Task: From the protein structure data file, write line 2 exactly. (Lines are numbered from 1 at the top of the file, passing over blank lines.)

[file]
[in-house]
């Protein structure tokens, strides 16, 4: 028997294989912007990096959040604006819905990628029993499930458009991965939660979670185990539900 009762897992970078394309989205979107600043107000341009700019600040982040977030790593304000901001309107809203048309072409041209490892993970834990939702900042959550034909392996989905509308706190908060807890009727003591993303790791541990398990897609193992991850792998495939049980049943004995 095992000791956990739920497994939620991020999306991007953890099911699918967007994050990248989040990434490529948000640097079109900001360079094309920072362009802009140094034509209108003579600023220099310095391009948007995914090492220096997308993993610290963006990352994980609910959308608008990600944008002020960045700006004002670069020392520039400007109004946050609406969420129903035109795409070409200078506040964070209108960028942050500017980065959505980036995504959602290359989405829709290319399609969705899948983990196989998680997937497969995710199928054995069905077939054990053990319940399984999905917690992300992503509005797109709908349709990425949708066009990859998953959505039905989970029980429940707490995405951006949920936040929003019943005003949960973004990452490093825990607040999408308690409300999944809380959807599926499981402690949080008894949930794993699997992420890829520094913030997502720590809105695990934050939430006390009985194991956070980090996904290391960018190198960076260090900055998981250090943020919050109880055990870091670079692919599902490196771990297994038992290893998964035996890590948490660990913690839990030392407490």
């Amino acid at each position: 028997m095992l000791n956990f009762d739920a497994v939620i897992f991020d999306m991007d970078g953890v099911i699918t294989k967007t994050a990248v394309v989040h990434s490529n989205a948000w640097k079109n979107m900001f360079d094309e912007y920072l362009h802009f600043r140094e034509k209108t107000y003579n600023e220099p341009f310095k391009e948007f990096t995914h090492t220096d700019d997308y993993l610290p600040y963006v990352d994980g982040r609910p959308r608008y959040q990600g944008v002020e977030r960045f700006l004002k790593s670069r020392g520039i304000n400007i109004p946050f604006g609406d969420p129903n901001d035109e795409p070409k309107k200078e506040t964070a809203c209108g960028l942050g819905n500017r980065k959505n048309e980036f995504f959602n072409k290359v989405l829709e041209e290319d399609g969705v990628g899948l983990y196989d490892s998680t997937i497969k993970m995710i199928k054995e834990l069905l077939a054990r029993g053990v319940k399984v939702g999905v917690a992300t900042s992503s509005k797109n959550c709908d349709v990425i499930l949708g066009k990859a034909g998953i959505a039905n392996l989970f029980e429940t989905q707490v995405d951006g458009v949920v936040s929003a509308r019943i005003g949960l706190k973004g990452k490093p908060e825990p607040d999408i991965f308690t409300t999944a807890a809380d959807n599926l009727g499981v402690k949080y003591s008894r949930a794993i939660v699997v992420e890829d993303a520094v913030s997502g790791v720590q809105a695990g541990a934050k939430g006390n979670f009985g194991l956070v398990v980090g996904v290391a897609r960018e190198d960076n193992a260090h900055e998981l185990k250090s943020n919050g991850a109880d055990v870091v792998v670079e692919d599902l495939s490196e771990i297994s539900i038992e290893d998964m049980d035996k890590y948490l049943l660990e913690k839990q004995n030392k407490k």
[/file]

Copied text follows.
């Protein structure tokens, strides 16, 4: 028997294989912007990096959040604006819905990628029993499930458009991965939660979670185990539900 009762897992970078394309989205979107600043107000341009700019600040982040977030790593304000901001309107809203048309072409041209490892993970834990939702900042959550034909392996989905509308706190908060807890009727003591993303790791541990398990897609193992991850792998495939049980049943004995 095992000791956990739920497994939620991020999306991007953890099911699918967007994050990248989040990434490529948000640097079109900001360079094309920072362009802009140094034509209108003579600023220099310095391009948007995914090492220096997308993993610290963006990352994980609910959308608008990600944008002020960045700006004002670069020392520039400007109004946050609406969420129903035109795409070409200078506040964070209108960028942050500017980065959505980036995504959602290359989405829709290319399609969705899948983990196989998680997937497969995710199928054995069905077939054990053990319940399984999905917690992300992503509005797109709908349709990425949708066009990859998953959505039905989970029980429940707490995405951006949920936040929003019943005003949960973004990452490093825990607040999408308690409300999944809380959807599926499981402690949080008894949930794993699997992420890829520094913030997502720590809105695990934050939430006390009985194991956070980090996904290391960018190198960076260090900055998981250090943020919050109880055990870091670079692919599902490196771990297994038992290893998964035996890590948490660990913690839990030392407490």